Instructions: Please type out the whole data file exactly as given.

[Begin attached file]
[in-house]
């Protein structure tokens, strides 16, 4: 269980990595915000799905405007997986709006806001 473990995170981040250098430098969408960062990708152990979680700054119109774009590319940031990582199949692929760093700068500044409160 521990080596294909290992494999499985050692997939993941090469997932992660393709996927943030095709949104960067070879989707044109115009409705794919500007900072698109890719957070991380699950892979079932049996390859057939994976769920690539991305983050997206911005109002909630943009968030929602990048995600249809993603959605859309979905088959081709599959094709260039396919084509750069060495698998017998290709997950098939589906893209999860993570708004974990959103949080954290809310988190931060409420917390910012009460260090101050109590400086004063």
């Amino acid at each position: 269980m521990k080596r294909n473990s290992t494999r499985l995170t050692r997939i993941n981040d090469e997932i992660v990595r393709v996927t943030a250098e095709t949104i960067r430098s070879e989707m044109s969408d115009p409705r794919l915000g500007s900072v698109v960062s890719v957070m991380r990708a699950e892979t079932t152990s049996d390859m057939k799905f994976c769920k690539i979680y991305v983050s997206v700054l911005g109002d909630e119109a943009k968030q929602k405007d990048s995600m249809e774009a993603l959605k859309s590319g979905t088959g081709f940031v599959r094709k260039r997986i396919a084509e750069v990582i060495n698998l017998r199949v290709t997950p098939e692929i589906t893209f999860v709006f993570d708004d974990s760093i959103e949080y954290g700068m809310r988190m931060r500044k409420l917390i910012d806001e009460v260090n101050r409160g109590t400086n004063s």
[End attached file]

[in-house]
């Protein structure tokens, strides 16, 4: 269980990595915000799905405007997986709006806001 473990995170981040250098430098969408960062990708152990979680700054119109774009590319940031990582199949692929760093700068500044409160 521990080596294909290992494999499985050692997939993941090469997932992660393709996927943030095709949104960067070879989707044109115009409705794919500007900072698109890719957070991380699950892979079932049996390859057939994976769920690539991305983050997206911005109002909630943009968030929602990048995600249809993603959605859309979905088959081709599959094709260039396919084509750069060495698998017998290709997950098939589906893209999860993570708004974990959103949080954290809310988190931060409420917390910012009460260090101050109590400086004063």
């Amino acid at each position: 269980m521990k080596r294909n473990s290992t494999r499985l995170t050692r997939i993941n981040d090469e997932i992660v990595r393709v996927t943030a250098e095709t949104i960067r430098s070879e989707m044109s969408d115009p409705r794919l915000g500007s900072v698109v960062s890719v957070m991380r990708a699950e892979t079932t152990s049996d390859m057939k799905f994976c769920k690539i979680y991305v983050s997206v700054l911005g109002d909630e119109a943009k968030q929602k405007d990048s995600m249809e774009a993603l959605k859309s590319g979905t088959g081709f940031v599959r094709k260039r997986i396919a084509e750069v990582i060495n698998l017998r199949v290709t997950p098939e692929i589906t893209f999860v709006f993570d708004d974990s760093i959103e949080y954290g700068m809310r988190m931060r500044k409420l917390i910012d806001e009460v260090n101050r409160g109590t400086n004063s």